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Chesapeake says it has high hopes for its Utica shale sites

By Jim Mackinnon
Beacon Journal business writer

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Chesapeake Energy expects to double its Utica shale processing capacity by the end of the year.

The capacity increase will come even as Chesapeake on Thursday announced it was reducing overall 2014 capital spending by about 20 percent compared to 2013 levels.

Oklahoma-based Chesapeake is the largest energy operator in Ohio’s Utica shale.

The company said it has drilled more than 450 Utica shale wells to date, with executives saying in a conference call with industry analysts they expect to see “a very strong ramp up in the production of the Utica.”

In December, Chesapeake said it was producing the equivalent of 35,000 barrels of oil per day — including natural gas and related liquids — from its Utica holdings. By comparison, Chesapeake said it was producing the equivalent of 193,000 barrels of oil a day, primarily natural gas, from its Marcellus shale holdings.

The company said that it expects to grow what it calls “gross processing capacity” in the Utica shale from the equivalent of 400 million cubic feet/day at the end of 2013 to 800 million cubic feet/day by the end of this year.

Executives said they will provide “heavy intricate detail” on Chesapeake’s Utica shale operations in an upcoming investor day program May 16 at company headquarters.

Chesapeake said it expects to operate seven to nine drilling rigs in its Utica shale properties this year, saying that is the equivalent of a 20-rig operation by competitors.

While Chesapeake is considered primarily a natural gas company, executives said they will be primarily targeting liquids, particularly oil, at its sites around the nation.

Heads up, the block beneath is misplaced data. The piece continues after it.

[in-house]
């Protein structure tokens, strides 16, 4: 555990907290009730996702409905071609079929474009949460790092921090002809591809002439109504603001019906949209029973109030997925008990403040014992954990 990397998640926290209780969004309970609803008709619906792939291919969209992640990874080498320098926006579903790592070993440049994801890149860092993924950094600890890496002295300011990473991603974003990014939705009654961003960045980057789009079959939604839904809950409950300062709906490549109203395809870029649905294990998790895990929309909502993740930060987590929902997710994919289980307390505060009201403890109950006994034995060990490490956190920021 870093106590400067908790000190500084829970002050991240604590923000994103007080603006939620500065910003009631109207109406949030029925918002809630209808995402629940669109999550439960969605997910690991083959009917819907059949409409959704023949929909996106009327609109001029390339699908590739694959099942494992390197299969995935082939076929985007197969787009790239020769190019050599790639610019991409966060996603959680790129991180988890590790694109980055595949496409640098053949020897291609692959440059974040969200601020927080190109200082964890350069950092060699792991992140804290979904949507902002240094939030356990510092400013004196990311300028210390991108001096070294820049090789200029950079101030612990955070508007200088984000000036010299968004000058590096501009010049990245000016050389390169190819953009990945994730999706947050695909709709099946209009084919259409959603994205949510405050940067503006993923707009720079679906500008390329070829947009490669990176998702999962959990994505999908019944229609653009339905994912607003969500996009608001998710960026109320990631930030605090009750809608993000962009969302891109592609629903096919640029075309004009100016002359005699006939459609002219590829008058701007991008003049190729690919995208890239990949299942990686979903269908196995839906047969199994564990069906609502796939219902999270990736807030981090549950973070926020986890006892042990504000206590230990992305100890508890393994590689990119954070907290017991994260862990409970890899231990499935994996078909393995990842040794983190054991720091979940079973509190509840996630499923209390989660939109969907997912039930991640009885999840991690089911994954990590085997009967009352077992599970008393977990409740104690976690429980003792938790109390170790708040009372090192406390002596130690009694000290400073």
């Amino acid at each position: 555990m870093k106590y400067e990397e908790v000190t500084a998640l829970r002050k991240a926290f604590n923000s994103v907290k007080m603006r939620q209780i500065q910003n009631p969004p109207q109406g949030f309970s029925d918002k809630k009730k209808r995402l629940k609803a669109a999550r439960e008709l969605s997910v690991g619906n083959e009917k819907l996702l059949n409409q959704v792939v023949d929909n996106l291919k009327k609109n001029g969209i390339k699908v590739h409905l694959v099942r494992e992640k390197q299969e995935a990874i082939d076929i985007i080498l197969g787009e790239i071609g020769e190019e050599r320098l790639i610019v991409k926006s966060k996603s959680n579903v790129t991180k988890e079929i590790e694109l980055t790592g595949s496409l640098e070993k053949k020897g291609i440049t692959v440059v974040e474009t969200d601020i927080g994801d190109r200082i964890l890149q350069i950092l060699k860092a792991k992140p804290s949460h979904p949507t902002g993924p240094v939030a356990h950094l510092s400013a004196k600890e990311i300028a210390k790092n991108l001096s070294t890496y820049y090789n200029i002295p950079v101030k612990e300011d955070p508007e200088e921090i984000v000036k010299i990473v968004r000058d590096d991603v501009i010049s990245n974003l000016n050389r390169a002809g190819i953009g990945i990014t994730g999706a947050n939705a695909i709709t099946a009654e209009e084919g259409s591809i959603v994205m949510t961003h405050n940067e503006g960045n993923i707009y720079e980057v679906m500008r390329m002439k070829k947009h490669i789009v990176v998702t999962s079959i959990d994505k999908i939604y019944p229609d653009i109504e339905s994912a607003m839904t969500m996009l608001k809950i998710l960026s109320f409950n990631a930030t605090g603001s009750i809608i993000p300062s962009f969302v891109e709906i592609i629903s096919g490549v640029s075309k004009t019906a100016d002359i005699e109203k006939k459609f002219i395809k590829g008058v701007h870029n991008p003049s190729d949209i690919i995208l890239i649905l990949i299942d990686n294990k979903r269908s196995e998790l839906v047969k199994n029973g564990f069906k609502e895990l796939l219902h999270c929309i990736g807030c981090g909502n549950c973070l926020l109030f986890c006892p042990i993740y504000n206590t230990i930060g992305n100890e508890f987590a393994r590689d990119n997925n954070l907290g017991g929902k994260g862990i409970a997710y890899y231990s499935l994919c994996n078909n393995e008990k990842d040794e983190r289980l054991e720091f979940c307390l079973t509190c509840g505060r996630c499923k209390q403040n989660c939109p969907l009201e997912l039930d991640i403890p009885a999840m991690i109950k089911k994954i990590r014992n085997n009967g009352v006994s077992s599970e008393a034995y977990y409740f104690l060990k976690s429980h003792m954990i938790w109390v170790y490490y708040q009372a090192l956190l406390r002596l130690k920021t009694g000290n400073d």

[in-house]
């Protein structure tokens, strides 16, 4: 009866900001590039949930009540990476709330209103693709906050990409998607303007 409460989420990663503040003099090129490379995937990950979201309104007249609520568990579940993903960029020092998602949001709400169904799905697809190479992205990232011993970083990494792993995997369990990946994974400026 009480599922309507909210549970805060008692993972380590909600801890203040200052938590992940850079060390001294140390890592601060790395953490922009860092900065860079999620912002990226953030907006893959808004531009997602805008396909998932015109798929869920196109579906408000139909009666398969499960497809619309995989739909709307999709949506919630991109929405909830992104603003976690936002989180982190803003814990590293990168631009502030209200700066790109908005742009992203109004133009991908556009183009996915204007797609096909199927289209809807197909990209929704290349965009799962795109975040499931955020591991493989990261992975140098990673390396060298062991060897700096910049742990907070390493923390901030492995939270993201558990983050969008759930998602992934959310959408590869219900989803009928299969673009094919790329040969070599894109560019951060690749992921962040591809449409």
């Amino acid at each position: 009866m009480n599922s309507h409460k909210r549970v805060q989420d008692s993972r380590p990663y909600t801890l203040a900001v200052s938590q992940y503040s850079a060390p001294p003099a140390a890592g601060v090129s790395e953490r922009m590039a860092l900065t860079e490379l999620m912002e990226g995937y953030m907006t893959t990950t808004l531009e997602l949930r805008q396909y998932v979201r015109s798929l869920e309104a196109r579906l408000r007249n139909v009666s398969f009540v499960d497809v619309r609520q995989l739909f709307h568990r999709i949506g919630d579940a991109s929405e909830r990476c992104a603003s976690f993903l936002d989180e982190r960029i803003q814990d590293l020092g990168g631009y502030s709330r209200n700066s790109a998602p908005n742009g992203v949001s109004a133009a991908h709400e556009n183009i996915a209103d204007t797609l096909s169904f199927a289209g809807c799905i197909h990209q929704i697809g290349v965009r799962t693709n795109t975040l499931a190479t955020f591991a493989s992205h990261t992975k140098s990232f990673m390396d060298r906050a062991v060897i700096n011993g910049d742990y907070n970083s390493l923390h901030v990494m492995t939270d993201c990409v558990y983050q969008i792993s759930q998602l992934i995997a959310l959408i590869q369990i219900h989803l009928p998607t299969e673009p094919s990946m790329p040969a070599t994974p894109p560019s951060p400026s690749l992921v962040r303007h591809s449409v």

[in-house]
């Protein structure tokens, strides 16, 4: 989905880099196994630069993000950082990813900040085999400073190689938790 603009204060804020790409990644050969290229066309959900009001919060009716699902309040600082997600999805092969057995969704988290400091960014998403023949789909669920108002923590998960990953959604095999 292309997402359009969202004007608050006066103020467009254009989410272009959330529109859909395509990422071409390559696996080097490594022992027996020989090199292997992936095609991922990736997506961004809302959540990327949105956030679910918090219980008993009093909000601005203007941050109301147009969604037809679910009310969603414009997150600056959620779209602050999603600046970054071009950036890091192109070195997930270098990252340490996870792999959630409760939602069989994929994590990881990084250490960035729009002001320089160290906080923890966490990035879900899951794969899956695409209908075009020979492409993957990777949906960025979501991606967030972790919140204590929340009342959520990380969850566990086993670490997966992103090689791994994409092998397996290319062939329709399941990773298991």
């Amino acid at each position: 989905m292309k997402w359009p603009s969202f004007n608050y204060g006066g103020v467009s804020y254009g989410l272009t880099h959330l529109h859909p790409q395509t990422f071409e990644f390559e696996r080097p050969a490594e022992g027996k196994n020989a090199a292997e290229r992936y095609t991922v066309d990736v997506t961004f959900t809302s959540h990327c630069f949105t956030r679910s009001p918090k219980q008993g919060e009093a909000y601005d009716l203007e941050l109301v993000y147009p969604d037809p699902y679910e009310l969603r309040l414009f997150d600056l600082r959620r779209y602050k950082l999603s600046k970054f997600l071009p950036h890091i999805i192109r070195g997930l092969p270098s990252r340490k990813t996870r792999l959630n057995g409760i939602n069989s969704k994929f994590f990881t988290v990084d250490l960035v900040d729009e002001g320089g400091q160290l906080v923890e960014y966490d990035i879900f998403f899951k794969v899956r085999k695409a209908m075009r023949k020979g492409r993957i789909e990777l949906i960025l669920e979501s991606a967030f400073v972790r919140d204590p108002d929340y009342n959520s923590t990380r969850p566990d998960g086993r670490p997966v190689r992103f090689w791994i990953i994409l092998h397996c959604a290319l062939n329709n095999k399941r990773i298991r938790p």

The company said it is looking to its Utica shale sites primarily for liquids, not dry natural gas.

“In 2014 we plan to recover more ethane than in 2013, particularly in the Utica and southern Marcellus,” Nick Dell’Osso, chief financial officer, said in the conference call with industry analysts.

The company is looking to increase its liquids production and said it is getting oil and liquids from its Utica holdings, Dell’Osso said.

Dell’Osso said Chesapeake is working on “some divestiture transactions” and hopes to have more to say about that in upcoming weeks. Chesapeake has been selling off assets to pay down high debt levels.

The company’s capital spending for the year will be between $5.2 billion and $5.6 billion, a 20 percent reduction from spending in 2013, the company said in a statement. About 15 percent will be spent on the company’s Utica shale holdings, according to a company statement.

After adjusting for asset sales last year, Chesapeake expects production to grow 8 percent to 10 percent this year, after adjusting for asset sales in 2013.

Jim Mackinnon can be reached at 330-996-3544 or jmackinnon@thebeaconjournal.com


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